Now…. how many people are going to flock to Gold’s Gym – Venice Beach – the internationally-known Mecca of Bodybuilding and join up because Lee Priest trained there for a day, a week, a month or a year? I’ll let you answer that.
Next… if Lee Priest got a free day, a week, or a month or a year to train for free, how many other legends of his caliber will want to do so, as well? And how many people are going to flock to Gold’s Gym – Venice Beach – the internationally-known Mecca of Bodybuilding and join up because that person trained there for a day, a week, a month or a year? I’ll let you answer that.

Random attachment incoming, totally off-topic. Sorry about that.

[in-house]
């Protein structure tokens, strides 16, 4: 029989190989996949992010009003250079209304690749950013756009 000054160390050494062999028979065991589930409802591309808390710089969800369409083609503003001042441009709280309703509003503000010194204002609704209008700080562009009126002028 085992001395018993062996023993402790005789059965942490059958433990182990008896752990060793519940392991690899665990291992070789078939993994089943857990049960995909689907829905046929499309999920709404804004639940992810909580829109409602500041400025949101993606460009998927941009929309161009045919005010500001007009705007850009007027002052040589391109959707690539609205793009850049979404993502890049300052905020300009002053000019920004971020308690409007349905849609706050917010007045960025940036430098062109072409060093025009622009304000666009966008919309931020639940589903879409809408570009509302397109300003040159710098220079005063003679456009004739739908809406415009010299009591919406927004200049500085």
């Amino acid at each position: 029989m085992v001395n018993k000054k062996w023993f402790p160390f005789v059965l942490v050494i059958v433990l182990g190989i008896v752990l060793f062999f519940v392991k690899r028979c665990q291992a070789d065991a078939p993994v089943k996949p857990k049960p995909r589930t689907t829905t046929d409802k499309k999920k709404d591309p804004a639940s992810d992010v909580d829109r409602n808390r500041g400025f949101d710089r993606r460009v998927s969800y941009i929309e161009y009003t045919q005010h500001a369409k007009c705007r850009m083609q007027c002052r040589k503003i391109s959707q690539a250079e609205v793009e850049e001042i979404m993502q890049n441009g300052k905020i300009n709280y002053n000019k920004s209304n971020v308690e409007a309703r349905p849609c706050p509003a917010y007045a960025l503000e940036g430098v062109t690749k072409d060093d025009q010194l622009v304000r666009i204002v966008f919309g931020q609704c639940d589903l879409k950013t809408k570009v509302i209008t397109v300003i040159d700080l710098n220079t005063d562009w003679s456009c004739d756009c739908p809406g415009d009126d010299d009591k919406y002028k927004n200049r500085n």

Alright then! Now let’s conclude with the take-home message. Generally, writers like to let the reader figure this out for themselves, but this ain’t a cooker-cutter publication and I – by no means – am an ordinary writer. The take home message here, dear friends, is that gyms are businesses and businesses have financial obligations – from maintaining their facilities to paying their staff to actually making money. Further, if active duty service personnel, veterans, police officers, and firefighters have to pay to train – well then – so does Lee Priest.